As'ad AbuKhalil has worked for the CIA. That's not a mischief nor is it something dishonorable; the agency is a huge bureaucracy and it often commissions different tasks from different experts, and AbuKhalil identifies as someone who knows about the Middle East.
Washington is a small town and these types of activities are difficult to conceal. Yet due to non-disclosure protocols, no one who has seen AbuKhalil at any CIA function can share this information publicly without risk of legal action.
Even so, many in Washington have long seen or heard rumors of AbuKhalil’s attendance at Langley-sponsored events. And AbuKhalil routinely posted about his trips to Washington on his frequently updated blog – but he rarely shared what kind of activity he was engaged in during these trips.
So whenever AbuKhalil lobbed accusations against anyone he disagreed with, those familiar with his activities in Washington knew he was a hypocrite. But only until today was evidence finally uncovered after Syrian activist Ahed al-Hendi, while perusing through public records on the Internet, discovered that AbuKhalil had been paid by the CIA.
Although AbuKhalil's position as a "host" may not be senior enough or even relevant to the work of the agency, the fact that he has been cleared to work at Langley, has actually done so, and has managed to hide it all these years, tells us something about his character.
AbuKhalil – the staunch anti-imperialist, anti-White Man freedom fighter – quickly realized that this revelation would be a damaging one. He swiftly contacted al-Hendi in an attempt to nip the problem in its bud.
"You are endangering my life with your distortions and lies. You can go to jail for something like that and I will sue you and drag you to court," AbuKhalil wrote via email. "I will give you till tomorrow otherwise I will notify my lawyer and Facebook […] My lawyer says you have an hour."
Notice AbuKhalil, who has long insisted that he is the most transparent man on the planet and would post anything that he would get his hands on, makes no effort to explain why public records indicate he was paid by the CIA.
Instead, AbuKhalil sounded scared for his life, perhaps because during the craze of the Global War on Terror, he was consulted on Islamist movements, judging by his book on the subject. Or perhaps AbuKhalil’s other employers, like pro-Hezbollah Beirut newspaper Al-Akhbar, knew of such links and were happy to see one of them bash their rivals at Langley.
As for what work AbuKhalil did for the CIA, no one can be sure due to non-disclosure protocol and the fear of legal suit. But thanks to al-Hendi, we now have proof that the Lebanese-American professor has worked with the CIA, no matter how small his involvement.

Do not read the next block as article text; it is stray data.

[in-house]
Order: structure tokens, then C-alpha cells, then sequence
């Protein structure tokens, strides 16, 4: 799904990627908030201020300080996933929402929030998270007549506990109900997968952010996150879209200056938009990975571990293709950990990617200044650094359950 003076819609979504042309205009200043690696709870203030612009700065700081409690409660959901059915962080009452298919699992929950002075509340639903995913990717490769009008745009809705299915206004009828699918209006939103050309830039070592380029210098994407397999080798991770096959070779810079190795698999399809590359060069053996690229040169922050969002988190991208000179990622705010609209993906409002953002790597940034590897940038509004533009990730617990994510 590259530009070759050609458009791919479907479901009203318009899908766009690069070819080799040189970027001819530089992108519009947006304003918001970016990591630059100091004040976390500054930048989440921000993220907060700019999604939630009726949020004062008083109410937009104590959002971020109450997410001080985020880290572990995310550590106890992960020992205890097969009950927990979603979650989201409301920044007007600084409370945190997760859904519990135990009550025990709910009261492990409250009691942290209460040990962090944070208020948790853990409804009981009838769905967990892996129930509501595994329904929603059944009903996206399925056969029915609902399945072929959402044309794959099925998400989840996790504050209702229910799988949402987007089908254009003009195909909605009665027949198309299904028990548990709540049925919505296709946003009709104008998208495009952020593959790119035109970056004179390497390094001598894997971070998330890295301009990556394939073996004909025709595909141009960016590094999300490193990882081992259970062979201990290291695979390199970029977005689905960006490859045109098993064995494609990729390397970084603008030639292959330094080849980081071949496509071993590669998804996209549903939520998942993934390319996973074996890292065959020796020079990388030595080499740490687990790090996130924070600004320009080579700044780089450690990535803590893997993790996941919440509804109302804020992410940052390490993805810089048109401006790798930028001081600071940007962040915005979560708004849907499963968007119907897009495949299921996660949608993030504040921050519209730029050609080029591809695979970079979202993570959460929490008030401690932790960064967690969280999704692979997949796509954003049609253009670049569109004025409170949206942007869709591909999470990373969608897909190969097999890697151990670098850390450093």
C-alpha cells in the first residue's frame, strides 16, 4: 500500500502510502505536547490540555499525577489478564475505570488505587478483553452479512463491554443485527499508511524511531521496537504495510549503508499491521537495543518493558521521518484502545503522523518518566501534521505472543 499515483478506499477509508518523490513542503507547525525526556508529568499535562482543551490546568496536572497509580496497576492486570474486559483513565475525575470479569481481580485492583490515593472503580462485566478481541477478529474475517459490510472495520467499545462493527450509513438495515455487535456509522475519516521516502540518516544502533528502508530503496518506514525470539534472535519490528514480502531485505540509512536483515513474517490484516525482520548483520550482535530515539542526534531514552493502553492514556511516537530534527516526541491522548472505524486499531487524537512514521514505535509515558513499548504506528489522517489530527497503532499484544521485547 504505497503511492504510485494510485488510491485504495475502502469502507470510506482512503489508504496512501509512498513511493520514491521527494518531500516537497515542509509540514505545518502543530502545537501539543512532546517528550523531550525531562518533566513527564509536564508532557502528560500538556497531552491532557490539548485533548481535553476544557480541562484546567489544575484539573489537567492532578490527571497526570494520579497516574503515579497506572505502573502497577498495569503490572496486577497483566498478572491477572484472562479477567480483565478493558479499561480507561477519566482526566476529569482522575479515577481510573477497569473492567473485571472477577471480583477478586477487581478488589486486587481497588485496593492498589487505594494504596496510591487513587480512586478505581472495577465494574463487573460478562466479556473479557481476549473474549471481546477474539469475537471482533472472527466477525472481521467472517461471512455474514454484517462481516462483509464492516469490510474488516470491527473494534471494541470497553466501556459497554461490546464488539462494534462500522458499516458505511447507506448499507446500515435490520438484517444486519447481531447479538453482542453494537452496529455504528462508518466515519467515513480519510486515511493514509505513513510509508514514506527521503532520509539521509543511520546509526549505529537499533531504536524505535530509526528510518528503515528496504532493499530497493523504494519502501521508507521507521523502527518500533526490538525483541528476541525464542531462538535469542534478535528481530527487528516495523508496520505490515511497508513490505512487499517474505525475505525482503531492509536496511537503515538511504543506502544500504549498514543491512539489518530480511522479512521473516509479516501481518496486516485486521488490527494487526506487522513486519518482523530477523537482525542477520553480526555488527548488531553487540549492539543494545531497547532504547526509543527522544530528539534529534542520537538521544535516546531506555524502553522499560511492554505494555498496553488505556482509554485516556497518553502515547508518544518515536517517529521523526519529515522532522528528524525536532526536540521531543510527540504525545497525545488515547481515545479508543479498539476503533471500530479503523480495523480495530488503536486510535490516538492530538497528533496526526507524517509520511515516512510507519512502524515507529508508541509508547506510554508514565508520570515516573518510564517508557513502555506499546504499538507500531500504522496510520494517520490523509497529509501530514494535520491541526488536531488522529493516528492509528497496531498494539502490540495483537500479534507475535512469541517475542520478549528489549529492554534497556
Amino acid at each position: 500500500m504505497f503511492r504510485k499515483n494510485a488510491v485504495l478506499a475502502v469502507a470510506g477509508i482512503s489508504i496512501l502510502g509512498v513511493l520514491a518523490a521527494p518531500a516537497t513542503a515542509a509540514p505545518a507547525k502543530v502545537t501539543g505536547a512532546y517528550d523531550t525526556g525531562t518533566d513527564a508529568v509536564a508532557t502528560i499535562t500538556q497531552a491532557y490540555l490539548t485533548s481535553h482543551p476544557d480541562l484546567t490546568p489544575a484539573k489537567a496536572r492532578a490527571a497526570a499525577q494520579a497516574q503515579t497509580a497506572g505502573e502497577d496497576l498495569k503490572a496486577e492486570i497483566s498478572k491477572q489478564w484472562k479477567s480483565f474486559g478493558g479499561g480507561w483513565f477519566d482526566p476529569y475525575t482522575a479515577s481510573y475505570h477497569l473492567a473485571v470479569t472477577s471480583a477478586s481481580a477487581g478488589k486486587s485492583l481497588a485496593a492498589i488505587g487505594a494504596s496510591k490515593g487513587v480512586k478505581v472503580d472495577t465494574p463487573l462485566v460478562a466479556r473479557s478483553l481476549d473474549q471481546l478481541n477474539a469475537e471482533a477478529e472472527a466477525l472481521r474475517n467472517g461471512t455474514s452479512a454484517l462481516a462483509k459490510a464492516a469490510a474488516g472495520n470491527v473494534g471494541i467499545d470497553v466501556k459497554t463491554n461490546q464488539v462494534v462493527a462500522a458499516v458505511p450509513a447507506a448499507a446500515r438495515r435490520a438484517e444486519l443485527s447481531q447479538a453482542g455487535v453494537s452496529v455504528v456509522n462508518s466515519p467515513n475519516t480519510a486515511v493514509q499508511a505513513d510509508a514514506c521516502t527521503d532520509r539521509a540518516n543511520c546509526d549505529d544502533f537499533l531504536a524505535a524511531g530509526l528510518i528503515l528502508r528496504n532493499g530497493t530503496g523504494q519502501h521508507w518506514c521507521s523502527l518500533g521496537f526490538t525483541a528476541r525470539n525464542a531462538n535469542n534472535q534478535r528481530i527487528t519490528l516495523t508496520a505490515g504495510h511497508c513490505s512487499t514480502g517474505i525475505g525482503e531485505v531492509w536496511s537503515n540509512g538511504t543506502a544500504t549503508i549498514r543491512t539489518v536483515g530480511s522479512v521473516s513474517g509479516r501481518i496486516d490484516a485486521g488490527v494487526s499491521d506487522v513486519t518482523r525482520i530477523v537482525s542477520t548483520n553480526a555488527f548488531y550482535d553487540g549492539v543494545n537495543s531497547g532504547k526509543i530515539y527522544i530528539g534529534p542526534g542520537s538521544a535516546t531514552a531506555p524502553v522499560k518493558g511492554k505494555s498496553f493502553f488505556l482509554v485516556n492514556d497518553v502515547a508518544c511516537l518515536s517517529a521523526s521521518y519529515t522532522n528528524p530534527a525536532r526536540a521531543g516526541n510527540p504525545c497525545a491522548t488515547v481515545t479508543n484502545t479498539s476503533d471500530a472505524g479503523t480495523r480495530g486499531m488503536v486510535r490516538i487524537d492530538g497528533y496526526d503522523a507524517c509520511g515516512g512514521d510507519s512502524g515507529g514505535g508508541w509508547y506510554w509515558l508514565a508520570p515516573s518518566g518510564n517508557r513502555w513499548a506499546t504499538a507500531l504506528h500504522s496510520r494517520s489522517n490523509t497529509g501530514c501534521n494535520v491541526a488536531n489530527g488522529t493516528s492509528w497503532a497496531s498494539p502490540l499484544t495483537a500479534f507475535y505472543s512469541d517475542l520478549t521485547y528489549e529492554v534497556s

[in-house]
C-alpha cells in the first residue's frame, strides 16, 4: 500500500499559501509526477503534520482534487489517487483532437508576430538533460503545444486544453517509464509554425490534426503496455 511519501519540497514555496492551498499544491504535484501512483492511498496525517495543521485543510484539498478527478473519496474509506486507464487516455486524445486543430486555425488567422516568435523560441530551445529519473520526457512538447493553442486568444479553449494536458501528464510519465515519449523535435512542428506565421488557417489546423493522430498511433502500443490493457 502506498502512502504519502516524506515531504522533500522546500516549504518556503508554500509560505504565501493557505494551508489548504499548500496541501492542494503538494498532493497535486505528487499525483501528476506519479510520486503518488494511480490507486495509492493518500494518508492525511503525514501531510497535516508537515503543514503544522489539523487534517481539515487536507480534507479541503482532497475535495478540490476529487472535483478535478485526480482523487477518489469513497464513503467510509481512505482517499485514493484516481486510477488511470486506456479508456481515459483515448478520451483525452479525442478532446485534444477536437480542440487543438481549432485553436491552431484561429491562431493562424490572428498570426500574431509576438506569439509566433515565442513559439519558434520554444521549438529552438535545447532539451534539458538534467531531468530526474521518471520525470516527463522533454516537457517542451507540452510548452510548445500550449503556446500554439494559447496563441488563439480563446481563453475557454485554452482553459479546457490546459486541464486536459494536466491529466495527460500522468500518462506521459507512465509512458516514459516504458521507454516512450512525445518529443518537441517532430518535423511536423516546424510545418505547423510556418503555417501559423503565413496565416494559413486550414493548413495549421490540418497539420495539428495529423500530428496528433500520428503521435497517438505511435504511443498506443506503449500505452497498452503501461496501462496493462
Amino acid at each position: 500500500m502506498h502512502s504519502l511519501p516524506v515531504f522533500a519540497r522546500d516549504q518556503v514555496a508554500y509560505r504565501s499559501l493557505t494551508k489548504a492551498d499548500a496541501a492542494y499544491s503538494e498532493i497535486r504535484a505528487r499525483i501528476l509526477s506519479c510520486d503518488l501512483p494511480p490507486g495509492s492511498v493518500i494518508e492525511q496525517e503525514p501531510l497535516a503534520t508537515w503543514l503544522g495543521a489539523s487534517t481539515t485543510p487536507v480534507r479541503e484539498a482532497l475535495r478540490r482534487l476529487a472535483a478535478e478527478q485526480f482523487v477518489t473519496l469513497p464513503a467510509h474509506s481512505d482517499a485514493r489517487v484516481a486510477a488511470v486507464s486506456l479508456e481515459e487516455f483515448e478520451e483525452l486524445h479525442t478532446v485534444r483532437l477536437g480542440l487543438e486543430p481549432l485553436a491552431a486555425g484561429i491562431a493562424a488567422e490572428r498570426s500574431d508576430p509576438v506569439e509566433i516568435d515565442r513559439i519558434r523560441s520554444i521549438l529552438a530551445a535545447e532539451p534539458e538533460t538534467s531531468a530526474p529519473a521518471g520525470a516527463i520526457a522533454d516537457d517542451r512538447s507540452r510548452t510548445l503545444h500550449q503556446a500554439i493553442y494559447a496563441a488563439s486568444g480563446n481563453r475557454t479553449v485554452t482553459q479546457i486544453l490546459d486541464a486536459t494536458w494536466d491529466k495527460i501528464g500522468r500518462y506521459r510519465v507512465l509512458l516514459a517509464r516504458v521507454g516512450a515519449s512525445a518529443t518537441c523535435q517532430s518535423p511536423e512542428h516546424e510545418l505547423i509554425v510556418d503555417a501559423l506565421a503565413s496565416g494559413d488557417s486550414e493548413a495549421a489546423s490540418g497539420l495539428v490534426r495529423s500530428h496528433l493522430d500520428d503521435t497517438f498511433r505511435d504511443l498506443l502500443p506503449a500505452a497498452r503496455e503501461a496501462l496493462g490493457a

What AbuKhalil did for the CIA is his business. But what is our business is to show that the man who swears on his honor about his anti-Americanism, and continuously bashes others for being pro-America, clearly has a few skeletons in his closet.
If you are a US citizen, working for the government, including the CIA, is an honorable task. Indeed, Americans are required to recite the pledge of allegiance, and this entails doing whatever it takes to defend the homeland. But the problem with AbuKhalil is that his apparent insecurity about being an American citizen has led him on frequent anti-American crusades.
Maybe it is the Lebanese political culture that has forced AbuKhalil to perfect his trademark ad hominem attacks that blast people’s characters instead of their ideas. Perhaps the only way a man of AbuKhalil’s intellect to be heard is to propagate offensive and populist rhetoric while carrying out his punditry gigs.
AbuKhalil's academic credentials are weak anyways. The sheer amount of time he must spend away from his professorial duties on blogs, social media, and TV appearances make many wonder whether his scholarly work is even diligent or credible.
For those who meet him, AbuKhalil seems like a humble guy. Yet for someone with his background and position, he should know better. AbuKhalil should be more respectful when making his points, and he should do them without slandering others.
No one cares whether AbuKhalil actually worked, or still works, for the CIA. No one cares about his social background or preferences. No one cares who sends him his paychecks or why. What many care about is for him to stop his populism and stop spewing unsubstantiated claims about the character and integrity of those he disagrees with.